Sunday, October 31, 2010

Hangover Sunday: Bye Week

Woe to Mrs. Nasty, the Ole Miss alumna because Auburn waxed Ole Miss in Oxford Saturday night. I thought the Rebels would give them a good fight, but their offense couldn't eat any minutes and keep Almighty Cam Newton off the field. That stinks because if there is another school I'd root for in the SEC, it's Ole Miss.

So Auburn kept the offensive buzz saw churning, and the other offensive juggernaut in college football, Oregon, got tested by USC. But in the third quarter, the Ducks found their offensive rhythm. That offense is scarier than Auburn's. And if those two teams meet in the future (BCS National Championship Game?), not much defense will be played. I think the Tigers have a better D though.

I also got to watch parts of the Kentucky at Mississippi State game, and the Bulldogs looked impressive: a stout defense, a solid running attack, and a selectively strong passing game. Mullen, a man known to know offense, chose wisely in making Relf the de facto starter at QB for them.

Elsewhere, the Hawkeyes knocked off Michigan State in powerful fashion. The Spartans got woodshedded.

Friday, October 29, 2010

Music Friday: "Flashes and Cables"

I've been listening to the band Centro-matic a lot lately.

Well, to be precise here, I've been listening to Centro-matic and South San Gabriel a lot lately because both of those "bands" and actually one band fronted by Will Johnson. Both Centro-matic and South San Gabriel have the same band members; however, they produce albums under different names and sometimes albums under both monikers.

Centro-matic is the band that has a heavier, fuzz-laden, guitar-oriented sound, and South Gabriel represents the band with a more acoustic and generally slower tempo.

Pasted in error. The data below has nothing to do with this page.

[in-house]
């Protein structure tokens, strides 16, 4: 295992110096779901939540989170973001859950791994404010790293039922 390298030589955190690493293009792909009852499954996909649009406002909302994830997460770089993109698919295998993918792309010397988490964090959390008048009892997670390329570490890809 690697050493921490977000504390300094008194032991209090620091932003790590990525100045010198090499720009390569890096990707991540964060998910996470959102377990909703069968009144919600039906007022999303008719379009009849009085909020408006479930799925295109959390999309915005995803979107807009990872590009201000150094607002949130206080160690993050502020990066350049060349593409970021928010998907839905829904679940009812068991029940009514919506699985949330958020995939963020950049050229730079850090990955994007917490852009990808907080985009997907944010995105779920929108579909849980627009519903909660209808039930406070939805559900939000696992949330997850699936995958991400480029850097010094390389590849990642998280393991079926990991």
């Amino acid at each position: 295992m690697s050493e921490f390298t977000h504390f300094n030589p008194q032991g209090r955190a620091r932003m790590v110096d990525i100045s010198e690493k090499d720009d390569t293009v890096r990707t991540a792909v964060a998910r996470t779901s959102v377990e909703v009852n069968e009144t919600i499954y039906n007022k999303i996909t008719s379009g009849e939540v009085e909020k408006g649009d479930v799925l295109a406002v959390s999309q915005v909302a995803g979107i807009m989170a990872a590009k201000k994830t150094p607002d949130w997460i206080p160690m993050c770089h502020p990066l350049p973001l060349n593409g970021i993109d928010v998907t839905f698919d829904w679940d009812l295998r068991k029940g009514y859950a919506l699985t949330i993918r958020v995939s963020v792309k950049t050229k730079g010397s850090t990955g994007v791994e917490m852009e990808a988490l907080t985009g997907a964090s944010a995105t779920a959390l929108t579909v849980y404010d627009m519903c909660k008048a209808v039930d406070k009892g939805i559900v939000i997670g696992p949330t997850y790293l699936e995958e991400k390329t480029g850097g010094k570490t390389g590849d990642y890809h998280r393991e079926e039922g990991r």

I don't know why Johnson and his mates decided on two names for the same band. Heck, I would have just stuck with Centro-matic to not confuse unenlightened music listeners.

I like their stuff, but the band (I'm just going to use the singular here) is an acquired taste because of Johnson's vocals. I lean toward liking the Centro-matic songs more because they tend to be more up-tempo and have a bit harder edge with amped up fuzziness.

One thing is for sure. The lyrics usually are willfully obtuse ~ a characteristic I'm more prone to tolerate in song lyrics than in poetry.

Readers, especially those of you educated in the liberal arts tradition, you want to take a crack at ciphering the lyrics? The best interpretation earns the distinction of me buying you an adult beverage of your choice (within reason--I'm no Rockefeller) next time I see you.

Here are the lyrics:

If we found the time,
If we found the merriment,
If we found the words,
We'd scratch them in new cement.
But those days are gone, and we've got only pictures now.
A rotary wheel and some leftover shotgun shells,
Nobody told us that the bastards were here.
All the rogues and scoundrels are shedding their tears.
No, nobody told us that the cameras were here.
All the flashes and cables,
Won't someone please save us?
So by our request please turn in your uniforms,
The medallions and pins for the Aries and Capricorn,
And file your complaints with this rookie officer.
He'll lend you his smile; he'll lend you his deafest ear.

But I digress. Click HERE for "Flashes and Cables."

Thursday, October 28, 2010


This link is related to the "Keeping Dusk" post, so I thought I'd pass it along. It's a post from HTML Giant.

Click HERE unless you're too busy.

Tuesday, October 26, 2010

Venting Store

In contrast to yesterday night's post about the tradition of "keeping dusk" by Scandinavians, I came across these two factoids in the October Harper's Index:
  • Date on which the Xinglong Big Family Mall in Shenyang, China, opened a "venting store" for women: 3/8/10
  • Minimum amount a woman must spend in the mall to enter the store and destroy household furniture and electronics: $6
Perhaps the Chinese are experiencing a psychological hangover from mass industrialism?